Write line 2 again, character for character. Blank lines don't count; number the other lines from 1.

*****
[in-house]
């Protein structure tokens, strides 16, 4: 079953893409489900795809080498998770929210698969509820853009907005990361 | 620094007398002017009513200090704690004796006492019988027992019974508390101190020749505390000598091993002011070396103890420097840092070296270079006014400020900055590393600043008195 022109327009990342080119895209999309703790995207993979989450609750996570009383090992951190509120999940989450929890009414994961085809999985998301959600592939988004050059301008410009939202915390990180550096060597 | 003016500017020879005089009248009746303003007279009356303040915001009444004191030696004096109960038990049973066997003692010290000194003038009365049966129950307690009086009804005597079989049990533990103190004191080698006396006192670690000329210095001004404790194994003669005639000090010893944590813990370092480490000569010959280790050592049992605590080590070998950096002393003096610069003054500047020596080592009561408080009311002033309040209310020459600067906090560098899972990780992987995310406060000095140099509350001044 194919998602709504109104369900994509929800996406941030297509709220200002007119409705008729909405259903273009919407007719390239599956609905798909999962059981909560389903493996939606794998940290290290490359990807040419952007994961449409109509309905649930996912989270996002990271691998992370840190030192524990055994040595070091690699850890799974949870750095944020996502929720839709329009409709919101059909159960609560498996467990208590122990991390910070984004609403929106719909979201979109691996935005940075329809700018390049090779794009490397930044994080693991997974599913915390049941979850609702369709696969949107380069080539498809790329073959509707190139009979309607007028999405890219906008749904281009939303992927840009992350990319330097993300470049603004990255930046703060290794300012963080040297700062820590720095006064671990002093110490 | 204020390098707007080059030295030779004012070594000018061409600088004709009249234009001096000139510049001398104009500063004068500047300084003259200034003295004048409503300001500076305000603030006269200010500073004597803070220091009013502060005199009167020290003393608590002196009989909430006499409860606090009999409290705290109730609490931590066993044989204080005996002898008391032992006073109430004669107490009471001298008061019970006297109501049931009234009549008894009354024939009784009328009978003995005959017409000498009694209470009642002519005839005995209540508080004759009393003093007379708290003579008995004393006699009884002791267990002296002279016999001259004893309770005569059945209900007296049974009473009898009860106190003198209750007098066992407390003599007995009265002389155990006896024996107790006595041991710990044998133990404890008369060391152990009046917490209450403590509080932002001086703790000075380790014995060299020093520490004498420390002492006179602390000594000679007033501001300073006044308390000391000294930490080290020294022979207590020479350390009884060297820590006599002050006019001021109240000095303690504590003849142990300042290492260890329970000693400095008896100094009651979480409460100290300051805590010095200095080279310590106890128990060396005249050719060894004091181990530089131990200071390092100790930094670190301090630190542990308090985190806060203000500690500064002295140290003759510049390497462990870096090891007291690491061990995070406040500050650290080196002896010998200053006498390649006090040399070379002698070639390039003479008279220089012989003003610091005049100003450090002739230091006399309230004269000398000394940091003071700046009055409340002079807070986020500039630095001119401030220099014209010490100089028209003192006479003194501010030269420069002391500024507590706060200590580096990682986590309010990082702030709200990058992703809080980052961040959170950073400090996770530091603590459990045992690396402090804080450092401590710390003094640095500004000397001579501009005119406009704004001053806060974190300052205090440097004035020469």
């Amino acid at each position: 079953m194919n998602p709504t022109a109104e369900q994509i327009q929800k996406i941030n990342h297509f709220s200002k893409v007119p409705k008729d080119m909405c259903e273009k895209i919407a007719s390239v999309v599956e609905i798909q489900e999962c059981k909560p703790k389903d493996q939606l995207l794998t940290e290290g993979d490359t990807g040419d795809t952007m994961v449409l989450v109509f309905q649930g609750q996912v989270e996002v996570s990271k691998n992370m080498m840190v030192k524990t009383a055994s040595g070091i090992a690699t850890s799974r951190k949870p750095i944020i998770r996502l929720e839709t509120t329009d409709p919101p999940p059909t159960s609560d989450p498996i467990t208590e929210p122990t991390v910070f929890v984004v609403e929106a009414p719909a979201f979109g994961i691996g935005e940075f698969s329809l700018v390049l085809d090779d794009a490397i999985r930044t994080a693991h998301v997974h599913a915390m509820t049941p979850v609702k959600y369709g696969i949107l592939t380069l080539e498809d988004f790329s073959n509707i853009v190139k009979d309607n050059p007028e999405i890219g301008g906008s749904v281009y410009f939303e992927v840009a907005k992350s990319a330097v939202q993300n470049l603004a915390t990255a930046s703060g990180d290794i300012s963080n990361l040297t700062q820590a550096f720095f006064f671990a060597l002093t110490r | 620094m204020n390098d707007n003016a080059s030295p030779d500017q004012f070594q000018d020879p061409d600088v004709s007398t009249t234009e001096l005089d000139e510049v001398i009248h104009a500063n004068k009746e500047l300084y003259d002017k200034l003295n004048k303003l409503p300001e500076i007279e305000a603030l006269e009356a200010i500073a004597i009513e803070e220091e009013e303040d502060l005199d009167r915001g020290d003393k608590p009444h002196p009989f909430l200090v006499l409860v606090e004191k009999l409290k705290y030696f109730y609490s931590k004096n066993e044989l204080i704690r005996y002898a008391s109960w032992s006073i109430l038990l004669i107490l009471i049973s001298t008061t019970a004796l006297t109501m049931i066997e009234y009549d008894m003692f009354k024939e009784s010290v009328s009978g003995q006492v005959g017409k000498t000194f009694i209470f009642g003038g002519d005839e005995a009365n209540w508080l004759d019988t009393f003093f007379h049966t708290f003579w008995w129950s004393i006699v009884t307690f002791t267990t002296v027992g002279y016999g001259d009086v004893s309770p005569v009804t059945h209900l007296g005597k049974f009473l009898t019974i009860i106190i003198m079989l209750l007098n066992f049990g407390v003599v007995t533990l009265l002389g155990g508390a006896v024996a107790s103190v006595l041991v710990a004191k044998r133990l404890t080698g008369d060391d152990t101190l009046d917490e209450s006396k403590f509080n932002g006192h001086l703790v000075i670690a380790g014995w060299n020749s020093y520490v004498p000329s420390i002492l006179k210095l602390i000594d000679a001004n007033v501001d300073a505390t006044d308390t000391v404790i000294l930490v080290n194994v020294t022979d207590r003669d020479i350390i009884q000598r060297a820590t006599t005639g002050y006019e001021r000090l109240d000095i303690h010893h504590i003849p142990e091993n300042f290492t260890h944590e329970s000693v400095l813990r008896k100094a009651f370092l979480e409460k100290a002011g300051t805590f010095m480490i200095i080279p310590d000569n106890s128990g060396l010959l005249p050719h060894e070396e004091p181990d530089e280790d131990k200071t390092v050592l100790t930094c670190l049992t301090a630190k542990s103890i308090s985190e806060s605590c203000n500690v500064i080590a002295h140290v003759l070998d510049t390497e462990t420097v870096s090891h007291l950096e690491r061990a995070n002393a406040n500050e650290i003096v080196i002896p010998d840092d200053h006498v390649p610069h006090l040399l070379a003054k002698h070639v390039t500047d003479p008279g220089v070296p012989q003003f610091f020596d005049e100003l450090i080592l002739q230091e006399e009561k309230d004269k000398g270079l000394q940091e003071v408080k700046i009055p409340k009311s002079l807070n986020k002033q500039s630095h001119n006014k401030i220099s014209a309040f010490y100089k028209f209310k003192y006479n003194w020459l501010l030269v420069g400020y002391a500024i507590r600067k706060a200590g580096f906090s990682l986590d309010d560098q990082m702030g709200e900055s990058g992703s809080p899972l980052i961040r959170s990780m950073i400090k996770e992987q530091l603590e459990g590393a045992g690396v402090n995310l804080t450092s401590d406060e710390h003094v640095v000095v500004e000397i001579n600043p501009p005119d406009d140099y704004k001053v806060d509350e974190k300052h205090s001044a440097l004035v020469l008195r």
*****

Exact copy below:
């Protein structure tokens, strides 16, 4: 079953893409489900795809080498998770929210698969509820853009907005990361 | 620094007398002017009513200090704690004796006492019988027992019974508390101190020749505390000598091993002011070396103890420097840092070296270079006014400020900055590393600043008195 022109327009990342080119895209999309703790995207993979989450609750996570009383090992951190509120999940989450929890009414994961085809999985998301959600592939988004050059301008410009939202915390990180550096060597 | 003016500017020879005089009248009746303003007279009356303040915001009444004191030696004096109960038990049973066997003692010290000194003038009365049966129950307690009086009804005597079989049990533990103190004191080698006396006192670690000329210095001004404790194994003669005639000090010893944590813990370092480490000569010959280790050592049992605590080590070998950096002393003096610069003054500047020596080592009561408080009311002033309040209310020459600067906090560098899972990780992987995310406060000095140099509350001044 194919998602709504109104369900994509929800996406941030297509709220200002007119409705008729909405259903273009919407007719390239599956609905798909999962059981909560389903493996939606794998940290290290490359990807040419952007994961449409109509309905649930996912989270996002990271691998992370840190030192524990055994040595070091690699850890799974949870750095944020996502929720839709329009409709919101059909159960609560498996467990208590122990991390910070984004609403929106719909979201979109691996935005940075329809700018390049090779794009490397930044994080693991997974599913915390049941979850609702369709696969949107380069080539498809790329073959509707190139009979309607007028999405890219906008749904281009939303992927840009992350990319330097993300470049603004990255930046703060290794300012963080040297700062820590720095006064671990002093110490 | 204020390098707007080059030295030779004012070594000018061409600088004709009249234009001096000139510049001398104009500063004068500047300084003259200034003295004048409503300001500076305000603030006269200010500073004597803070220091009013502060005199009167020290003393608590002196009989909430006499409860606090009999409290705290109730609490931590066993044989204080005996002898008391032992006073109430004669107490009471001298008061019970006297109501049931009234009549008894009354024939009784009328009978003995005959017409000498009694209470009642002519005839005995209540508080004759009393003093007379708290003579008995004393006699009884002791267990002296002279016999001259004893309770005569059945209900007296049974009473009898009860106190003198209750007098066992407390003599007995009265002389155990006896024996107790006595041991710990044998133990404890008369060391152990009046917490209450403590509080932002001086703790000075380790014995060299020093520490004498420390002492006179602390000594000679007033501001300073006044308390000391000294930490080290020294022979207590020479350390009884060297820590006599002050006019001021109240000095303690504590003849142990300042290492260890329970000693400095008896100094009651979480409460100290300051805590010095200095080279310590106890128990060396005249050719060894004091181990530089131990200071390092100790930094670190301090630190542990308090985190806060203000500690500064002295140290003759510049390497462990870096090891007291690491061990995070406040500050650290080196002896010998200053006498390649006090040399070379002698070639390039003479008279220089012989003003610091005049100003450090002739230091006399309230004269000398000394940091003071700046009055409340002079807070986020500039630095001119401030220099014209010490100089028209003192006479003194501010030269420069002391500024507590706060200590580096990682986590309010990082702030709200990058992703809080980052961040959170950073400090996770530091603590459990045992690396402090804080450092401590710390003094640095500004000397001579501009005119406009704004001053806060974190300052205090440097004035020469």